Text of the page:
Hamilton agricultural software development company Rezare Systems has gone from strength to strength since its launch in 2004.
Based at Waikato Innovation Park, the company provides ideas, guidance, software and product development expertise to those working in the agricultural sector.
They have partnered with the likes of DairyNZ, Fonterra, Gallagher and the Ministry for Primary Industries (MPI) on innovative IT projects of national significance to the agricultural sector.
Investing in agri-tech is vital for primary industries both nationally and internationally, says Rezare co-founder and CEO Andrew Cooke.
“We are trying to produce better milk, look after the environment, look after animals better and we want to tell the story of the product and where it has come from,” says Cooke. “We believe technology will help farmers with all of these things. It’s an exciting space to be in.”
Rezare has its origins in the Crown Research Institute at AgResearch in Ruakura, where five colleagues got together 13 years ago to launch a commercial company. They have grown to a company with 27 staff.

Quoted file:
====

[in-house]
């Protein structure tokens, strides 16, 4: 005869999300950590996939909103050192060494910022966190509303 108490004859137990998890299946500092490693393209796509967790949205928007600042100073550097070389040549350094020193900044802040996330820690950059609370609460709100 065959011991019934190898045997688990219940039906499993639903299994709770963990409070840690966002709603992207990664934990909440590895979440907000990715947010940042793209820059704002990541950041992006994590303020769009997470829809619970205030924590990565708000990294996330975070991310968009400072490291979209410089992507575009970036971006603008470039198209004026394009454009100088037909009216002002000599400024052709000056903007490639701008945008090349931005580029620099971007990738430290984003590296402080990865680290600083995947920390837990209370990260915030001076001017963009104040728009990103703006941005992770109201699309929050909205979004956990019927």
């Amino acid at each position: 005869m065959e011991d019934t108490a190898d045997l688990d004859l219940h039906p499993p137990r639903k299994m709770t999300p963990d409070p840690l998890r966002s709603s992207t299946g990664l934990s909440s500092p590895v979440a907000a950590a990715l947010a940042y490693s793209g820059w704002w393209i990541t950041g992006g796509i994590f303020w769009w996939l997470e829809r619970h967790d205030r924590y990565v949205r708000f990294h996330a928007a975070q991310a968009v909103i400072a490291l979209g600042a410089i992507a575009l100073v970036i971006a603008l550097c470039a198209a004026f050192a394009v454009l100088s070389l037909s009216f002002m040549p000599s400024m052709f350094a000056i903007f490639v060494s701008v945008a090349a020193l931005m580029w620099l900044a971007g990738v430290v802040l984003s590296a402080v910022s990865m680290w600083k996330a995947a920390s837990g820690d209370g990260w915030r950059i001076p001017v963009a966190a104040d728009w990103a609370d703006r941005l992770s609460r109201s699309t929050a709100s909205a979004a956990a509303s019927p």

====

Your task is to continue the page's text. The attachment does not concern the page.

They take a design-led approach to projects, inspired by design thinking from Stanford University’s d. school, which focuses on how real users will behave, think and feel when interacting with the end product.
“It’s not just about understanding the task at hand, but how someone might use the software or app, including their environment and what they are trying to achieve,” says Cooke.
They take data, run it through mathematical models and use that to predict things, says Cooke. “The core of what we do involves mobile and web-based apps, and using database modelling to make predications, especially related to farming. We are constantly thinking ahead of the curve to develop what is needed by the industry.”
Rezare recently partnered with the Gallagher Group to develop a dashboard that allows farmers to directly share and analyse information online. The collaboration was positive for both parties, pairing Rezare’s capabilities with Gallagher’s channel and reach.